Morocco: a day with Ahmed's family in the countryside

After having spent a few days in and around El Jadida, Ahmed took us to his family in the countryside. First we went by “grand taxi” to the soukh. A grand taxi is an old Mercedes sedan, which offers place to 7 persons: the driver plus 2 passengers in the front, and 4 on the back seat; you pay per seat so you can also hire the complete taxi and enjoy more space. 
A dangerous ride brought us to a regional soukh
PHOTO 1, where farmers sell their fruit & veg and cattle (meat). The market is covered with tents and this is quite necessary, because more inland the heat is overwhelming (40-45°C). 
In the tea tent we met some of hundreds of Ahmed's friends and relations.
PHOTO
2, Ahmed is the man in the middle wearing a cap. We bought vegetables PHOTO 3 and meat for the couscous, and left for the farm in a mule driven cart, which was quite a bumpy ride on the stone covered track. It was great fun, especially the manoeuvres of carts that were overtaking each other. PHOTO 4  
We were guests of Ahmed's cousin Bouzjei and his family PHOTO 5-12 Their kindness and hospitability! We communicated through Ahmed (who speaks French), with some Arab words and hand and feet. The openness and friendship were overwhelming. A "civilized" European might believe that these people haven't got much. In a materialistic way this might be true but they have a good heart, which is reflected by their beautiful faces, their wonderful eyes and they simply radiate happyness. Their animals are very well fed and kept, and their stables are cleaner and much cosier than many stable we saw in Europe. How they do it without electricity and running water, is their art of living. 
In winter they work on the land, cultivating grain. They also have milk cows, chickens, sheep, donkeys and a horse. During summer, they don't work on the land; only the care for the animals. Early morning (at 5) they are led outside for a few hours, and during daytime they are kept inside to pretect them from the heat. In the afternoon, when the temperature drops a little, they go out for another walk. Every living creature sits inside during the day; the men talk endlessly, drinking tea and enjoying the goodies that are served by the women.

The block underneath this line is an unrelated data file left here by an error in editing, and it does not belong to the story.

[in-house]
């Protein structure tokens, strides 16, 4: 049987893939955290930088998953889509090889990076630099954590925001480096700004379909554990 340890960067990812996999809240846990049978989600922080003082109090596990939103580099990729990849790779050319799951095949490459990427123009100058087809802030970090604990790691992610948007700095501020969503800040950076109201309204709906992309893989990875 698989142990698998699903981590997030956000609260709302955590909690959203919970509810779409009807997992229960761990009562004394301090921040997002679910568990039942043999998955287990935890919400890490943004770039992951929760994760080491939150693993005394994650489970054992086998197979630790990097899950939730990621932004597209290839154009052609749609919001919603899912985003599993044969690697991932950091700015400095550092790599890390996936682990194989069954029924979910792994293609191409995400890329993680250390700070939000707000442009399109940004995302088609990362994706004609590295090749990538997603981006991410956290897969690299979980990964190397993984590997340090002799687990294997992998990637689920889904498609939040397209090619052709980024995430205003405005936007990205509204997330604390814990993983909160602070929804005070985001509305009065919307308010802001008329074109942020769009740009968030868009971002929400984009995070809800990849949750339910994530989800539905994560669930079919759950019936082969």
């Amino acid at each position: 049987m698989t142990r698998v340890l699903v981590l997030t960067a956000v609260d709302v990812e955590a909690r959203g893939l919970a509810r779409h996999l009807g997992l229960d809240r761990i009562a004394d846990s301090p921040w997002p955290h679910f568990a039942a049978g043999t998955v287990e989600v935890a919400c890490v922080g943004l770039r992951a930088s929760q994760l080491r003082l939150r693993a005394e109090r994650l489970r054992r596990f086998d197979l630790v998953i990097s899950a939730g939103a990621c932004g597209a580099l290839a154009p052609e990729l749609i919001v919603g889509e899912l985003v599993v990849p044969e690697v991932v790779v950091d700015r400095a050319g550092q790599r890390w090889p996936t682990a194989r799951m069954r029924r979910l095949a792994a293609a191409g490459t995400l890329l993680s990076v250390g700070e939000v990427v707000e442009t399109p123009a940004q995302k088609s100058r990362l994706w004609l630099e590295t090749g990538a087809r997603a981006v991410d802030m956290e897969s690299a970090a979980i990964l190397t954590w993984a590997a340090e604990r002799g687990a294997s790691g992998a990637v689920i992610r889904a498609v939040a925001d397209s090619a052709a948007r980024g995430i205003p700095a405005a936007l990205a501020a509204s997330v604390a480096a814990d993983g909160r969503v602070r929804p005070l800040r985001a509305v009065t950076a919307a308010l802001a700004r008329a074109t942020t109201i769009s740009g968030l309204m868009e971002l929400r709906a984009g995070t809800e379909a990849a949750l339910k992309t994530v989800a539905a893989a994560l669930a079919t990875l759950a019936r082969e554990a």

Bouzjei's family consists of a father, mother and 6 children, of whom 4 girls. The two eldest girls have left home already and the third daughter (Imen, 17) runs the house and looks after the younger kids. Because one is aware of how her future will be and because she is such a nice, goodlooking and also intelligent girl, you easily find it a pity that this woman has got no chances at all to develop herself. But this is the way things are and it won't change in the near future. 
The women are working all day. Approximately 10 times a day tea is served; breakfast twice, lunch twice (the second lunch is couscous or a tajine) and in the evening another tajine. Every meal starts with washing your hands, so Imen comes with the water kettle and a towel. This ritual repeats after each meal. Getting water (from the well), cooking (on a wood fire), washing the dishes, cleaning... the women have the special talent to do it unnoticed and the house looks spic & span.
In the evening, the whole family sits outside on carpets and blankets. Some candles are lit, you see some sheep and lambs in the background... it was just as if we were sitting in a stable in Bethlehem some 2000 years ago.
We stayed overnight and were only allowed to leave after we promised solemnly that we would return in two weeks.

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